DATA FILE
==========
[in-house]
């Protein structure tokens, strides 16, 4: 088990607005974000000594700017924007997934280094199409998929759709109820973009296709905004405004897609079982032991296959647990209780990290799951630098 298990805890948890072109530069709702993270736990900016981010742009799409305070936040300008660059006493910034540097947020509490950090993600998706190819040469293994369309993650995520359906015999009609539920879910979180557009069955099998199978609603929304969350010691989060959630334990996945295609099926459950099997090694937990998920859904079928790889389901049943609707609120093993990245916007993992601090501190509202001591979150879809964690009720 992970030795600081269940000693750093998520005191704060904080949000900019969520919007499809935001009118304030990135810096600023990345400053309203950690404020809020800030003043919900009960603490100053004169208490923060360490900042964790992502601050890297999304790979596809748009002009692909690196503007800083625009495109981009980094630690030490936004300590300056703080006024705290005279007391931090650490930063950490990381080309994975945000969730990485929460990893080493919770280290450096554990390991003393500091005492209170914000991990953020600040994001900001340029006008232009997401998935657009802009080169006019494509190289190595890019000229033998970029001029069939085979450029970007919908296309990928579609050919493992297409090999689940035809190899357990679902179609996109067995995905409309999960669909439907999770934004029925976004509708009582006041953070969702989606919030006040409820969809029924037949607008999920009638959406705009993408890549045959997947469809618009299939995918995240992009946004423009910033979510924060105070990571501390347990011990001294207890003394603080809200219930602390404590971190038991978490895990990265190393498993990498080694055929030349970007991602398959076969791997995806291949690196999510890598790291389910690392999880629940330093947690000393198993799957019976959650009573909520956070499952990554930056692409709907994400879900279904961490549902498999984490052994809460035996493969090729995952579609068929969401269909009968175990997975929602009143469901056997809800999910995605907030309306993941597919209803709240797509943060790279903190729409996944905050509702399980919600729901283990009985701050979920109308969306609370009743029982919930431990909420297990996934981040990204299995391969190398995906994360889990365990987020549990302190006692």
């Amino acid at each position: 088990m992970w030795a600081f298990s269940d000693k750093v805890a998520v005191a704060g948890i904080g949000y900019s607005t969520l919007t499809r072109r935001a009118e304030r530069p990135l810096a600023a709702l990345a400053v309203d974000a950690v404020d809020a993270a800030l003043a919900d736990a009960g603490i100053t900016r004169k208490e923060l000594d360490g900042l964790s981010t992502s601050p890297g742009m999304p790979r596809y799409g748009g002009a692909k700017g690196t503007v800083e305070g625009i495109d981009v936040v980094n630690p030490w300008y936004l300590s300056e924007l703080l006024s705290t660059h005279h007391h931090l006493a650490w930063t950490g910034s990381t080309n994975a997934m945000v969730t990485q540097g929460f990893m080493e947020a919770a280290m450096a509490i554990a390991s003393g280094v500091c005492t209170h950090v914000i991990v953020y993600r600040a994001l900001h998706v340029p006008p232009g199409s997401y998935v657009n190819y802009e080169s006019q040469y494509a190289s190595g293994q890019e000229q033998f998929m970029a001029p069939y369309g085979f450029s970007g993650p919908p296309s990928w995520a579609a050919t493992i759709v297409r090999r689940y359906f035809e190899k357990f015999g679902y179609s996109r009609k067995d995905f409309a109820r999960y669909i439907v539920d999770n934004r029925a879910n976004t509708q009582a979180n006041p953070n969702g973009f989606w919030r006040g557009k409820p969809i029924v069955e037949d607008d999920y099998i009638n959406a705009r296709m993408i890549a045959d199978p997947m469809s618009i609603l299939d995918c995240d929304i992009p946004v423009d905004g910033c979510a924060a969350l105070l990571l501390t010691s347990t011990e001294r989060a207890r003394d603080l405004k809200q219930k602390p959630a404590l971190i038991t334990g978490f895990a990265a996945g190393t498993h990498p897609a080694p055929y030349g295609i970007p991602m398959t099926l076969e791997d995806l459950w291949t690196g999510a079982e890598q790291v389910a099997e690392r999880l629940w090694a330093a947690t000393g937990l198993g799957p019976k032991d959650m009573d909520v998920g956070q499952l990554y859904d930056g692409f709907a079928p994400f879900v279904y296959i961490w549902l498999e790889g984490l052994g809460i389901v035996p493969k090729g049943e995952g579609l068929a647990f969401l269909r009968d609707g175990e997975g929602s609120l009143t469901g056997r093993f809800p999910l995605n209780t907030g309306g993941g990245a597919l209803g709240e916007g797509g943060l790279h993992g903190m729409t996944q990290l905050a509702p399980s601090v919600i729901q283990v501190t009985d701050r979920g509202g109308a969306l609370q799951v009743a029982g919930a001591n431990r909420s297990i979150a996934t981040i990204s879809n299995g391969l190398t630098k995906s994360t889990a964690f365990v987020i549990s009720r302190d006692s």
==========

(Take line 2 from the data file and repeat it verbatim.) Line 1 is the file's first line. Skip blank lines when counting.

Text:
């Protein structure tokens, strides 16, 4: 088990607005974000000594700017924007997934280094199409998929759709109820973009296709905004405004897609079982032991296959647990209780990290799951630098 298990805890948890072109530069709702993270736990900016981010742009799409305070936040300008660059006493910034540097947020509490950090993600998706190819040469293994369309993650995520359906015999009609539920879910979180557009069955099998199978609603929304969350010691989060959630334990996945295609099926459950099997090694937990998920859904079928790889389901049943609707609120093993990245916007993992601090501190509202001591979150879809964690009720 992970030795600081269940000693750093998520005191704060904080949000900019969520919007499809935001009118304030990135810096600023990345400053309203950690404020809020800030003043919900009960603490100053004169208490923060360490900042964790992502601050890297999304790979596809748009002009692909690196503007800083625009495109981009980094630690030490936004300590300056703080006024705290005279007391931090650490930063950490990381080309994975945000969730990485929460990893080493919770280290450096554990390991003393500091005492209170914000991990953020600040994001900001340029006008232009997401998935657009802009080169006019494509190289190595890019000229033998970029001029069939085979450029970007919908296309990928579609050919493992297409090999689940035809190899357990679902179609996109067995995905409309999960669909439907999770934004029925976004509708009582006041953070969702989606919030006040409820969809029924037949607008999920009638959406705009993408890549045959997947469809618009299939995918995240992009946004423009910033979510924060105070990571501390347990011990001294207890003394603080809200219930602390404590971190038991978490895990990265190393498993990498080694055929030349970007991602398959076969791997995806291949690196999510890598790291389910690392999880629940330093947690000393198993799957019976959650009573909520956070499952990554930056692409709907994400879900279904961490549902498999984490052994809460035996493969090729995952579609068929969401269909009968175990997975929602009143469901056997809800999910995605907030309306993941597919209803709240797509943060790279903190729409996944905050509702399980919600729901283990009985701050979920109308969306609370009743029982919930431990909420297990996934981040990204299995391969190398995906994360889990365990987020549990302190006692």